Unpublished Dispositionunited States of America, Plaintiff-appellee, v. Howard O'brien Tharpe, Defendant-appellant, 928 F.2d 406 (6th Cir. 1991)Annotate this Case
On Appeal from the United States District Court for Middle District of Tennessee, No. 87-00169; Wiseman, C.J.
Before RYAN and SUHRHEINRICH, Circuit Judges, and SILER, District Judge.*
Defendant Howard O'Brien Tharpe appeals the district court's summary dismissal of his motion for return of property made pursuant to Fed. R. Crim. P. 41(e). The property in question, a 1978 Ford Bronco, was administratively forfeited by the Drug Enforcement Agency ("DEA") subsequent to defendant's arrest and conviction for various drug offenses. For the reasons stated below, the district court's dismissal of defendant's Rule 41(e) motion is AFFIRMED.
On May 14, 1990, defendant filed a motion, pro se, for return of property pursuant to Rule 41(e) of the Federal Rules of Criminal Procedure. Defendant's motion sought the return of a 1978 Ford Bronco seized for the purposes of forfeiture by the DEA. On June 12, 1990, the district court summarily dismissed defendant's motion. No hearing was conducted and no opinion was issued by the court.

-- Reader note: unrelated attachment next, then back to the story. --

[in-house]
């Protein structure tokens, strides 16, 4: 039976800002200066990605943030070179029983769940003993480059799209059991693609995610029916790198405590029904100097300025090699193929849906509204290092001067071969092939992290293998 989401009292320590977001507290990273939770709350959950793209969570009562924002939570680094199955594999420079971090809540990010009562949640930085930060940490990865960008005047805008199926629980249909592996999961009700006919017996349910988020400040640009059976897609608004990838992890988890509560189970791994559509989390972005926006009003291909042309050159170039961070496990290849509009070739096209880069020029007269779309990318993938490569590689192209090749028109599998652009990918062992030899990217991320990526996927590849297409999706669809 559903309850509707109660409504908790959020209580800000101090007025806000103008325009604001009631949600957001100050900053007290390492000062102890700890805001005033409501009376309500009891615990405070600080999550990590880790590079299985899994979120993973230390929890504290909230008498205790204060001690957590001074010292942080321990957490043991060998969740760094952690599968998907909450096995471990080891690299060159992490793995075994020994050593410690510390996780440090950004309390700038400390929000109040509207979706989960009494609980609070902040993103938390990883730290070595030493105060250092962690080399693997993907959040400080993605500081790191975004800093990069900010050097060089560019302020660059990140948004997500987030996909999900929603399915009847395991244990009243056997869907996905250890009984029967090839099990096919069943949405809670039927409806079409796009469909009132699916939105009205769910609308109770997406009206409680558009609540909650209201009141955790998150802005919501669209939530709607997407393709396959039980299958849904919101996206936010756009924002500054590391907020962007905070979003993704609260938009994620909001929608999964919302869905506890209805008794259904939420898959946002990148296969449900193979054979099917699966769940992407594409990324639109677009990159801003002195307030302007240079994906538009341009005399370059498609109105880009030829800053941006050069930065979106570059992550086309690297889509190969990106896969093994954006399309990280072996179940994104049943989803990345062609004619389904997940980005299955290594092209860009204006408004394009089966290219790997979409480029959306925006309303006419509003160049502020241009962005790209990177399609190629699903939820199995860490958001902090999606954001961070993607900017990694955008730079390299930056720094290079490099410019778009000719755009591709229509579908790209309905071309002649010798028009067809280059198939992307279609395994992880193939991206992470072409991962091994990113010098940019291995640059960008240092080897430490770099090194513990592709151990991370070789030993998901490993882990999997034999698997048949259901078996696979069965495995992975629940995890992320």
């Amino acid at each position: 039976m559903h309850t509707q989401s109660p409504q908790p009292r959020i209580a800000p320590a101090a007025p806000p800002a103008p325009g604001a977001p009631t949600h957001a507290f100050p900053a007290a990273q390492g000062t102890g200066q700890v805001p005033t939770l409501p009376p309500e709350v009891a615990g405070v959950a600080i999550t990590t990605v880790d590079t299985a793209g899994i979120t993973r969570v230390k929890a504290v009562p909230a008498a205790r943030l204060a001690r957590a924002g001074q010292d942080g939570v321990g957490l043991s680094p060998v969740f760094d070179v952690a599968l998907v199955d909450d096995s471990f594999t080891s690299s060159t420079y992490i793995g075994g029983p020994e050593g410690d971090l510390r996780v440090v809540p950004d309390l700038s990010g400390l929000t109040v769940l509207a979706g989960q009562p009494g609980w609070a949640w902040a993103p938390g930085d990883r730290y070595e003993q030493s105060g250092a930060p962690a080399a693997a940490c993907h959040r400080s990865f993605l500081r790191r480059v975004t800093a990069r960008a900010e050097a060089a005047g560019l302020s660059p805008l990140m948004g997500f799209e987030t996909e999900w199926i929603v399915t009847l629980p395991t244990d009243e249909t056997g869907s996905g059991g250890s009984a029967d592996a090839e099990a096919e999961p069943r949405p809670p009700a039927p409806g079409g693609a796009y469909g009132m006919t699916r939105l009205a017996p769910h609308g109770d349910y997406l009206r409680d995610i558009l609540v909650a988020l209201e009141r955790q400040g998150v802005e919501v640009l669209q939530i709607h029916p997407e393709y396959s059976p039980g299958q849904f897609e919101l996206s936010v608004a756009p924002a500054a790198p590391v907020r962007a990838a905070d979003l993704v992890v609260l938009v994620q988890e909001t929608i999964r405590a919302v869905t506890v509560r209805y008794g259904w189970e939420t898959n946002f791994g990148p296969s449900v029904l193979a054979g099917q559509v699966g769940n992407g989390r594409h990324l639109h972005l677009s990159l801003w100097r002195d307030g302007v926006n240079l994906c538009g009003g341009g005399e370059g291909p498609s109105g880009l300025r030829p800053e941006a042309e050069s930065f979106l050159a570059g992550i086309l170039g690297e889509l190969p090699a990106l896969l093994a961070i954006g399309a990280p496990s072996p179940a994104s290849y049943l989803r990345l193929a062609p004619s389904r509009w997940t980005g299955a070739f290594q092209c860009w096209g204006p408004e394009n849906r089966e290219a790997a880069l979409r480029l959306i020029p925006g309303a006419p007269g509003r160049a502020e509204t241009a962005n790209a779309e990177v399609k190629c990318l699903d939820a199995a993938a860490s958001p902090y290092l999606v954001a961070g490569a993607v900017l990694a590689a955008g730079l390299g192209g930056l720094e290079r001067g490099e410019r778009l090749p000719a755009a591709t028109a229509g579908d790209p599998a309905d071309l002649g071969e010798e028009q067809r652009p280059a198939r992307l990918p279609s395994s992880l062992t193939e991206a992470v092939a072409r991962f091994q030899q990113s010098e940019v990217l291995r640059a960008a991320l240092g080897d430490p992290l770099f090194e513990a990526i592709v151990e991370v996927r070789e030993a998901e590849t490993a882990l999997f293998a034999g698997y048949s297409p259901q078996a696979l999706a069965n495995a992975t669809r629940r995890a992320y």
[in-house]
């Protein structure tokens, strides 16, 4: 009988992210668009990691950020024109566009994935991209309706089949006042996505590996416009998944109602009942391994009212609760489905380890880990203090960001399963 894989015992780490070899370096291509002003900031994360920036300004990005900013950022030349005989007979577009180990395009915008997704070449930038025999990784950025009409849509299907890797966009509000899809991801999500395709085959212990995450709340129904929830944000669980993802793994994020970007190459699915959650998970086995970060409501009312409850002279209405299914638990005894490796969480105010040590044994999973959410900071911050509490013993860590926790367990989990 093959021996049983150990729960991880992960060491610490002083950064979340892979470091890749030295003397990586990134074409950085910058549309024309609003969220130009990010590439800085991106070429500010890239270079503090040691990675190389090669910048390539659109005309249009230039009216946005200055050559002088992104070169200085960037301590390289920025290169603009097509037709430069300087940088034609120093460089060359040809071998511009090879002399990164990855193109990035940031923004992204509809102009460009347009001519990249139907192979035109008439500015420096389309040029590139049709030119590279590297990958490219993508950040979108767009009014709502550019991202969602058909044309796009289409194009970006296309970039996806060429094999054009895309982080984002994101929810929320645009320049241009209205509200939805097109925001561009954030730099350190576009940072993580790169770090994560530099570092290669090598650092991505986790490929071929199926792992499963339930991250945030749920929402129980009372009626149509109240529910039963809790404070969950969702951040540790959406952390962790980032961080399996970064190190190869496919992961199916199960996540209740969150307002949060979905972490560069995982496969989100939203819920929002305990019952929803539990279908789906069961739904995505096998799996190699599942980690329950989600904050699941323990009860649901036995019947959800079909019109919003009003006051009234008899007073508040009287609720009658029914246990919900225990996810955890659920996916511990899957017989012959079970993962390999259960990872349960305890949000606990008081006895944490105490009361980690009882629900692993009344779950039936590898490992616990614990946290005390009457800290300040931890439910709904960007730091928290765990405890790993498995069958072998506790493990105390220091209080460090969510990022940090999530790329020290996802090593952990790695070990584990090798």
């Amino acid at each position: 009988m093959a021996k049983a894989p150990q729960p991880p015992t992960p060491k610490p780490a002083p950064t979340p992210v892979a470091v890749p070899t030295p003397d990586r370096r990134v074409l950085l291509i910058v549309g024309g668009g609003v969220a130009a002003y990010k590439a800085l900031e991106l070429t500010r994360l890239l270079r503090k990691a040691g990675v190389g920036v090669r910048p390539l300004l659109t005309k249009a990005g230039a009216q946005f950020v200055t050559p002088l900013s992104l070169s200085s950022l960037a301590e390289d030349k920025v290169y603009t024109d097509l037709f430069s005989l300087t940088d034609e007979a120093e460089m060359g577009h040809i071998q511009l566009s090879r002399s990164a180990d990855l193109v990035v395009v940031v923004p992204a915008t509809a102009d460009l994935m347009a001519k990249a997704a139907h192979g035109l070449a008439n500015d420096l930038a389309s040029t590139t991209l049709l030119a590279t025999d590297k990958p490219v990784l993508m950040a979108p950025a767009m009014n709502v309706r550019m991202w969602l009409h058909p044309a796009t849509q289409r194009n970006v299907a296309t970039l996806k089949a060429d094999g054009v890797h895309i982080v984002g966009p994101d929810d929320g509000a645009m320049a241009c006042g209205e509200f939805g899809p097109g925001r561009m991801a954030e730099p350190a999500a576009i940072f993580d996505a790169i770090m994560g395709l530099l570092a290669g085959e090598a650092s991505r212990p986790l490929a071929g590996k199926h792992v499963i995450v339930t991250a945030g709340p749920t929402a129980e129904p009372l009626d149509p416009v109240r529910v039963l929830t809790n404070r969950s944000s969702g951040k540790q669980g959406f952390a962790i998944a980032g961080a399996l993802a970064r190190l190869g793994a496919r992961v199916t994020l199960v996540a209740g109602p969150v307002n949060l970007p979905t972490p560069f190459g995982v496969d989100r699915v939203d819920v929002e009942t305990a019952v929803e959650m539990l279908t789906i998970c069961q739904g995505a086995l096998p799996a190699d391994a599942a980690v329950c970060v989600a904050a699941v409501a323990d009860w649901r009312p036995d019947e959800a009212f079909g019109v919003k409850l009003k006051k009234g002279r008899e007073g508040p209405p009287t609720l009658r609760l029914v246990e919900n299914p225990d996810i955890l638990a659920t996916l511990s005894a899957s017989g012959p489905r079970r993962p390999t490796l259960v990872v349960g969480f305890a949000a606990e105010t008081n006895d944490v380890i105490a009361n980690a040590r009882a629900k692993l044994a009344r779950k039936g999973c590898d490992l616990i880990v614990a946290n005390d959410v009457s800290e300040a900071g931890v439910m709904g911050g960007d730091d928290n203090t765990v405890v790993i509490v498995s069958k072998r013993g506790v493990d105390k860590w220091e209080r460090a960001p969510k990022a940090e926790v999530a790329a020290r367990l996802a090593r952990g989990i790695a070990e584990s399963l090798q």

Defendant argues on appeal that the district court abused its discretion by summarily dismissing his Rule 41(e) motion for return of property. Rule 41(e) provides, in relevant part:
A person aggrieved by an unlawful search and seizure or by the deprivation of property may move the district court for the district in which the property was seized for the return of the property on the ground that such person is entitled to lawful possession of the property.
Fed. R. Crim. P. 41(e). It is well settled, however, that motions under the Criminal Rules of Procedure may not be brought to challenge a civil forfeiture. In re Harper, 835 F.2d 1273, 1274 (8th Cir. 1988). United States v. United States Currency $83,310.78, 851 F.2d 1231 (9th Cir. 1988). In fact, Rule 54(b) (5) specifically prohibits courts from utilizing the Criminal Rules of Procedure in the context of civil forfeiture.
[The Rules of Criminal Procedure] are not applicable to ... civil forfeiture of property for violation of a statute of the United States....
Fed. R. Crim. P. 54(b) (5). See also Shaw v. United States, 891 F.2d 602 (6th Cir. 1989); Unites States v. Castro, 883 F.2d 1018 (11th Cir. 1989).
We acknowledge that pro se litigants are to be afforded some leeway in pleading and motion practice. See United States v. Mosquera, 845 F.2d 1122 (1st Cir. 1988). However, the district court's summary dismissal of defendant's rule 41(e) motion in this case was not merely "authorized" but "mandated" under the relevant law. Finally, because we hold that defendant's motion was properly dismissed, we need not address the fourteenth amendment claim raised therein.1
The Honorable Eugene E. Siler, District Judge for the Eastern District of Kentucky, sitting by designation
We do not mean to suggest that defendant had no remedy under the law. By way of example, defendant could have filed a civil complaint alleging an unconstitutional deprivation of property, in a United States District Court or the United States Claims Court. Defendant simply chose the wrong form of pleading to challenge the forfeiture. See 28 U.S.C. § 1491(a) (1); see also In re Harper, 835 F.2d at 1275